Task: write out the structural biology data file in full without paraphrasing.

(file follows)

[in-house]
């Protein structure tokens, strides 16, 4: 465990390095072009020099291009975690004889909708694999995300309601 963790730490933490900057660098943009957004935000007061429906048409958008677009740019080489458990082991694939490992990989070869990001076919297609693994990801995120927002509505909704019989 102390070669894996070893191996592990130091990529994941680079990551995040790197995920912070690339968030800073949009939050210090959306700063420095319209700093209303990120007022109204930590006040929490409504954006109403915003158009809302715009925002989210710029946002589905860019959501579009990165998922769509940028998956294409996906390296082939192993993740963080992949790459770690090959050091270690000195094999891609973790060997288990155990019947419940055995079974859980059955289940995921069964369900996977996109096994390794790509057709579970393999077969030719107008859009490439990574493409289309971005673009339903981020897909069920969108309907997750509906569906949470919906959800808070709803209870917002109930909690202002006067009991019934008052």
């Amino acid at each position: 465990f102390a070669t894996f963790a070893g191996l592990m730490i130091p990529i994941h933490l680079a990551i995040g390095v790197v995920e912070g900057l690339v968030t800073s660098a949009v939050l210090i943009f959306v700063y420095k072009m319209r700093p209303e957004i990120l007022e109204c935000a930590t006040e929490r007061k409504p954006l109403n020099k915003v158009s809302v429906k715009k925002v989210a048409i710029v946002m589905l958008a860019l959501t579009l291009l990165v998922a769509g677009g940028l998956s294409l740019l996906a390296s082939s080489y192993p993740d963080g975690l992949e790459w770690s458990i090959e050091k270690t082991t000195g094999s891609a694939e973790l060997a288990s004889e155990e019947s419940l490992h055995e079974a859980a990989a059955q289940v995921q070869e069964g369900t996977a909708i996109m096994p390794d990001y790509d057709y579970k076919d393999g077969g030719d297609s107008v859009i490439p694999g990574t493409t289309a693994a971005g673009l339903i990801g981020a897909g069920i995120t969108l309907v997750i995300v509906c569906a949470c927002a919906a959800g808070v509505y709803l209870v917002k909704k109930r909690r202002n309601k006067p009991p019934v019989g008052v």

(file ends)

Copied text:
[in-house]
């Protein structure tokens, strides 16, 4: 465990390095072009020099291009975690004889909708694999995300309601 963790730490933490900057660098943009957004935000007061429906048409958008677009740019080489458990082991694939490992990989070869990001076919297609693994990801995120927002509505909704019989 102390070669894996070893191996592990130091990529994941680079990551995040790197995920912070690339968030800073949009939050210090959306700063420095319209700093209303990120007022109204930590006040929490409504954006109403915003158009809302715009925002989210710029946002589905860019959501579009990165998922769509940028998956294409996906390296082939192993993740963080992949790459770690090959050091270690000195094999891609973790060997288990155990019947419940055995079974859980059955289940995921069964369900996977996109096994390794790509057709579970393999077969030719107008859009490439990574493409289309971005673009339903981020897909069920969108309907997750509906569906949470919906959800808070709803209870917002109930909690202002006067009991019934008052």
């Amino acid at each position: 465990f102390a070669t894996f963790a070893g191996l592990m730490i130091p990529i994941h933490l680079a990551i995040g390095v790197v995920e912070g900057l690339v968030t800073s660098a949009v939050l210090i943009f959306v700063y420095k072009m319209r700093p209303e957004i990120l007022e109204c935000a930590t006040e929490r007061k409504p954006l109403n020099k915003v158009s809302v429906k715009k925002v989210a048409i710029v946002m589905l958008a860019l959501t579009l291009l990165v998922a769509g677009g940028l998956s294409l740019l996906a390296s082939s080489y192993p993740d963080g975690l992949e790459w770690s458990i090959e050091k270690t082991t000195g094999s891609a694939e973790l060997a288990s004889e155990e019947s419940l490992h055995e079974a859980a990989a059955q289940v995921q070869e069964g369900t996977a909708i996109m096994p390794d990001y790509d057709y579970k076919d393999g077969g030719d297609s107008v859009i490439p694999g990574t493409t289309a693994a971005g673009l339903i990801g981020a897909g069920i995120t969108l309907v997750i995300v509906c569906a949470c927002a919906a959800g808070v509505y709803l209870v917002k909704k109930r909690r202002n309601k006067p009991p019934v019989g008052v």